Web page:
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Optiray Injection

Last reviewed on RxList: 12/2/2020
Optiray Injection Side Effects Center

What Is Optiray?

Optiray (ioversol) is a radiopaque contrast agent that contains iodine, a substance that absorbs x-rays, and is used to help diagnose certain disorders of the heart.

What Are Side Effects of Optiray?

Common side effects of Optiray include

Some side effects of Optiray can occur up to 24 hours after receiving the medication.

Dosage for Optiray

As with all radiopaque contrast agents, only the lowest dose of Optiray necessary to obtain adequate visualization should be used. A lower dose may reduce the possibility of an adverse reaction.

What Drugs, Substances, or Supplements Interact with Optiray?

Optiray may interact with other drugs. Tell your doctor all medications and supplements you use.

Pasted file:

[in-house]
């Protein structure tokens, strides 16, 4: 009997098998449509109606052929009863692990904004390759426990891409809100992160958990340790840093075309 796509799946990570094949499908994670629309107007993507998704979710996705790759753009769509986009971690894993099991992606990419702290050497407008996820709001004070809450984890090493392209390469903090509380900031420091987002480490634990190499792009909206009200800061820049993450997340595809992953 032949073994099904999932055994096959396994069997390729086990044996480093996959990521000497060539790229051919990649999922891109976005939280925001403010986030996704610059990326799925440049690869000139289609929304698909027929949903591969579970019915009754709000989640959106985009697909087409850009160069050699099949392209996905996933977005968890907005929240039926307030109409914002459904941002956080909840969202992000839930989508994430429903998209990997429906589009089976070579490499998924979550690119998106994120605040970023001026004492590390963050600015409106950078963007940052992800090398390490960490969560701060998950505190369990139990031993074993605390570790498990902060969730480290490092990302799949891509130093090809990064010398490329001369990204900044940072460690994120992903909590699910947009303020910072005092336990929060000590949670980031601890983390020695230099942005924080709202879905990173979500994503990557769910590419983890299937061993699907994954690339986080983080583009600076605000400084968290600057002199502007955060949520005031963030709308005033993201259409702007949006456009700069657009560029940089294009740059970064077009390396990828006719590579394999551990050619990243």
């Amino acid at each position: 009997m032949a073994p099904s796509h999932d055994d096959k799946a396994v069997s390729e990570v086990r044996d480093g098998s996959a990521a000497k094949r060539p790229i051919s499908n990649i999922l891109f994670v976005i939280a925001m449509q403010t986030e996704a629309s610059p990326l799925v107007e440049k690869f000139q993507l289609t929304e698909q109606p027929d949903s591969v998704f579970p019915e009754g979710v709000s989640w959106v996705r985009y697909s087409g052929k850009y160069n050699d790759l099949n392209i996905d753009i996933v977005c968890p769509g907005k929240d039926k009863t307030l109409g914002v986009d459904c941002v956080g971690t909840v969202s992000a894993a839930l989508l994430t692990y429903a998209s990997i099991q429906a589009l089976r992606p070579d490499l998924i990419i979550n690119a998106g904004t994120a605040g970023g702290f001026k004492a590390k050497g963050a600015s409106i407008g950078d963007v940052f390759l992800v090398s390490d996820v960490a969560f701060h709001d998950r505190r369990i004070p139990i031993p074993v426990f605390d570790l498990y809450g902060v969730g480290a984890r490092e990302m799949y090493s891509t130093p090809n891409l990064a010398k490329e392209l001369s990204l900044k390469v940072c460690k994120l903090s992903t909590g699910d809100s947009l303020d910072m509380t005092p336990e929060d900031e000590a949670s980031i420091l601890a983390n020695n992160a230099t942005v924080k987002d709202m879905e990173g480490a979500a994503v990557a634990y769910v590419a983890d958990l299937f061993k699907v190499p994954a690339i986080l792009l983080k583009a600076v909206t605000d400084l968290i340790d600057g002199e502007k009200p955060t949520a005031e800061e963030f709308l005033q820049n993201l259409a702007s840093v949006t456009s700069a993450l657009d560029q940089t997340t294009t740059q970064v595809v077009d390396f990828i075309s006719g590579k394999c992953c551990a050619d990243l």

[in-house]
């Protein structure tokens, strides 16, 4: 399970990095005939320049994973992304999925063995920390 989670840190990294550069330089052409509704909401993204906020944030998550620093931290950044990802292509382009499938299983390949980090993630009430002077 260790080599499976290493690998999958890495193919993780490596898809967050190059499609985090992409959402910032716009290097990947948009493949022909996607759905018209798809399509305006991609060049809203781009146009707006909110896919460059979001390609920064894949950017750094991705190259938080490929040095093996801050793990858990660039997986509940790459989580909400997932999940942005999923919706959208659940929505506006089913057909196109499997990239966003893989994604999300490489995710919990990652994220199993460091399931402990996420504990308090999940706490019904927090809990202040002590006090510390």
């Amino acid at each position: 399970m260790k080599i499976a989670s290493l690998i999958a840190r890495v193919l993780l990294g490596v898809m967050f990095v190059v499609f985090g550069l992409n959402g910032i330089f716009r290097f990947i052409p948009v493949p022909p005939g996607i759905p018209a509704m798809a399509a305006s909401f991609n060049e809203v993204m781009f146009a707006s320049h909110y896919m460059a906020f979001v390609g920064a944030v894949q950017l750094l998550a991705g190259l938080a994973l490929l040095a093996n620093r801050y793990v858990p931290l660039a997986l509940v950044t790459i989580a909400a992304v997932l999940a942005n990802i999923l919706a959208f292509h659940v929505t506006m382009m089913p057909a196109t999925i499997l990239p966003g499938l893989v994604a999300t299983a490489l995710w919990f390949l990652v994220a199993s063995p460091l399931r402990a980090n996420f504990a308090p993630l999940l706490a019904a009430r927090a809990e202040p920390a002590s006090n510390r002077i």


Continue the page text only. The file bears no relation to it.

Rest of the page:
Optiray During Pregnancy and Breastfeeding

Optiray is not expected to be harmful to a fetus. Tell your doctor if you are pregnant or plan to become pregnant during treatment. It is unknown if this drug passes into breast milk or if it could harm a nursing baby. Consult your doctor before breastfeeding.

Additional Information

Our Optiray (ioversol) Side Effects Drug Center provides a comprehensive view of available drug information on the potential side effects when taking this medication.

This is not a complete list of side effects and others may occur. Call your doctor for medical advice about side effects. You may report side effects to FDA at 1-800-FDA-1088.


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Optiray Injection Consumer Information

Get emergency medical help if you have signs of an allergic reaction (hives, difficult breathing, swelling in your face or throat) or a severe skin reaction (fever, sore throat, burning in your eyes, skin pain, red or purple skin rash that spreads and causes blistering and peeling).

Seek medical treatment if you have a serious drug reaction that can affect many parts of your body. Symptoms may include: skin rash, fever, swollen glands, flu-like symptoms, muscle aches, severe weakness, unusual bruising, or yellowing of your skin or eyes.